Currently, effective biomarkers, especially general biomarkers, are lacking for ALS and other neurodegenerative diseases (Rachakonda et al., Cell Res. 14:347-358, 2004). Many attempts to identify disease-specific biomarkers have focused on genetic mutations in APP or presenilin for Alzheimer's Disease (AD) or α-synuclein or Parkin for Parkinson's disease (PD). While these biomarkers are definitive and accurate, they apply to only a small percentage of inherited cases, as most degenerative cases (80-95 percent) are sporadic. Besides, as these biomarkers are expressed before birth and do not necessarily indicate the health of the brain, their use in humans may face ethical considerations such as screening tools in selection of birth, marriage and employment. Thus, markers such as Aβ42 and total tau protein for AD and α-synuclein protein for PD have been analyzed from blood and cerebrospinal fluids (CSF). However, these biomarkers are usually breakdown products of abnormal proteins expressed in late disease stages and do not indicate early damage. They also provide little information as to the injury site. Therefore, the most promising biomarkers are those detected by in vivo imaging, such as PET imaging of dopamine transport for PD or neurofibrillary tangles and senile amyloid plaques for AD. While the imaging resolution for these biomarkers continues to improve, these markers are apparent only at late disease states. Therefore, further research is necessary until markers useful for early detection with non-invasive methods are identified.
Also lacking are incentives to investigate general biomarkers that are common to neural cell injury seen in several neurodegenerative diseases. Most studies of available biomarkers focus on inherited causal factors of a specific disease, which may not apply to other diseases. Also, most biomarkers identified thus far do not show obvious links to the health of neural cells in affected brain areas and are not very useful to monitor disease progression or assess recovery during treatment. Therefore, different strategies and emphases are needed to identify general biomarkers, allowing development of more efficient and more broadly applicable methods for diagnosing and monitoring treatments of neurodegenerative disease.
Several general biomarkers have been investigated based on common cellular stress responses occurring during these diseases. For example, some markers of oxidative stress such as malondialdehyde, superoxide radicals, and 8-hydroxyguanosine are detected in blood of PD patients (Michell et al., Brain 127:1693-1705, 2004) Elevated homocysteine levels are also seen in both AD and PD patients (O'Suilleabhain et al., Arch. Neurol. 61:865-868, 2004). Some pro-inflammatory factors like tumor necrosis factor (TNF-α) are also found in PD (Le et al., Arch. Neurol. 56:194-200, 1999). High levels of glutamate, a risk factor for excitotoxicity, are linked to ALS (Rothstein, Neurology 47:S19-25, 1996, discussion S26; Shaw and Ince, J. Neurology 244:S3-S14, 1997). Nevertheless, none of these general markers show sufficient sensitivity and spatial resolution to be effective in disease detection in animals or humans. Also, most are bioproducts produced at late disease stages and are not suitable for early detection.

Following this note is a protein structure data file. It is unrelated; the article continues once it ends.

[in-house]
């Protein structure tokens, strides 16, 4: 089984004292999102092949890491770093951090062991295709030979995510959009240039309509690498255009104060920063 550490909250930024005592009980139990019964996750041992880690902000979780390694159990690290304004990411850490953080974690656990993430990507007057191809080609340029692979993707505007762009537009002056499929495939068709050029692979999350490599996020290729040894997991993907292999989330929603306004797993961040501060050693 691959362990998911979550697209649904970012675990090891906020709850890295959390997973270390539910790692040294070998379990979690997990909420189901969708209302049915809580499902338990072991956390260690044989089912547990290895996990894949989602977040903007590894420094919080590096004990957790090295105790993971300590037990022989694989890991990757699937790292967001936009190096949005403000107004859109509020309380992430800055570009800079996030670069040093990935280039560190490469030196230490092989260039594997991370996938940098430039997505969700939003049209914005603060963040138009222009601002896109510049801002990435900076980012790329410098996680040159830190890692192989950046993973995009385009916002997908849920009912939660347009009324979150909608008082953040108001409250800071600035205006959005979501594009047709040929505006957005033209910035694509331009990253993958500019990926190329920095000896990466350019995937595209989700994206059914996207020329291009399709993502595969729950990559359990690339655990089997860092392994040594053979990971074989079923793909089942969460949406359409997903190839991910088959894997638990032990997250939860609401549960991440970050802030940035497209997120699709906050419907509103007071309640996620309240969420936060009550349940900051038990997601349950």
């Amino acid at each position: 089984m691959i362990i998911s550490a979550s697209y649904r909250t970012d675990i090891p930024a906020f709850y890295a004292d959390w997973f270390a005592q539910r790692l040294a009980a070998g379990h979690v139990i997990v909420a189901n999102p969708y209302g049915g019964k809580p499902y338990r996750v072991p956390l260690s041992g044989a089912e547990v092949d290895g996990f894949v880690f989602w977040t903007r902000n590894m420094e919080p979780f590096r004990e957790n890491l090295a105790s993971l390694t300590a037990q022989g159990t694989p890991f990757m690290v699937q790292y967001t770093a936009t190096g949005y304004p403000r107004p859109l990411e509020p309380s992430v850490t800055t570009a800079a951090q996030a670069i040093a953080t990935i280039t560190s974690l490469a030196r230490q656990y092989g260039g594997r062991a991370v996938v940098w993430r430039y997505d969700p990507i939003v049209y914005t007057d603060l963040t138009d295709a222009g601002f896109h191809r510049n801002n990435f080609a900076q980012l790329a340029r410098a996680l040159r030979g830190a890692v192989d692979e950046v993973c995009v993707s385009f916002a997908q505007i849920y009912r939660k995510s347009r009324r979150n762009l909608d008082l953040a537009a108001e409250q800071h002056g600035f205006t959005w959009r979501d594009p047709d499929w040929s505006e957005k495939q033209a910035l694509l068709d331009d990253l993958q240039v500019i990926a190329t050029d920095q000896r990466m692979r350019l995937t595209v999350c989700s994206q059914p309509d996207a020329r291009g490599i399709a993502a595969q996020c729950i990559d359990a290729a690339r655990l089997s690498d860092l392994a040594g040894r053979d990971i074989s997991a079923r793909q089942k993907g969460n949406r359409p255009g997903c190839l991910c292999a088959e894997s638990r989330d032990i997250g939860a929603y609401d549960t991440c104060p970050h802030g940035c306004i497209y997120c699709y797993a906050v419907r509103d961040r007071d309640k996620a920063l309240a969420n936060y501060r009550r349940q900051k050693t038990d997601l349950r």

Thus, there is a need for biomarkers for neurodegenerative diseases such as ALS.
The present invention meets this and other needs.
SUMMARY OF THE INVENTION
The present invention provides biomarkers for detecting neurodegeneration in an individual. Such biomarkers that have a two-fold or greater difference in expression in the spinal cord of 60- and/or 100-day-old SOD1 mutant mice compared with the expression of the biomarkers in wild-type littermates and thus detect early stages of neurodegeneration resulting from injury or disease.
According to one aspect of the invention, methods are provided for detection of neurodegeneration in an individual (including humans and non-human animals) comprising providing a sample from the individual comprising a neural cell (e.g., a neuron or glial cell); detecting levels of a biomarker polypeptide or polynucleotide in the sample comprising the polypeptide; and comparing the levels of the biomarker polypeptide or polynucleotide in the sample to levels of the biomarker polypeptide in a control sample; wherein expression of the biomarker polypeptide or polynucleotide has a two-fold or greater difference in expression in the spinal cord of 60- and/or 100-day-old SOD1 mutant mice compared with expression wild-type littermates. Biomarkers useful for such methods include but are not limited to the following: Usp18, Ifi202, Iigp1, Ifi27, Ifit3, Oas12, Ifit1, Rsad2, Ifi44, Isg15, Cxcl10, Gbp2, Socs3, Irf8, Oas1a, Irgm, B2m, Psmb8, Igtp, Isgf3g, Ifitm3, Stat1, Ifih1, Iigp2, Ifit2, Samhd1, and Clec7a polynucleotides and their corresponding polypeptides. Such methods are useful for detecting neurodegeneration that results, for example, from such diseases and injuries as Alzheimer's disease, Parkinson's disease, amyotrophic lateral sclerosis, Huntington's disease, encephalitis and dementia resulting from infection with Human Immunodeficiency Virus, brain ischemia, stroke, trauma, viral infection and prion infection
According to one embodiment, such methods of comprise contacting the sample with an antibody (including but not limited to a monoclonal antibody) that binds selectively to a biomarker polypeptide, and detecting binding of the antibody to the biomarker polypeptide, as, for example, in an ELISA assay or a bio-barcode assay.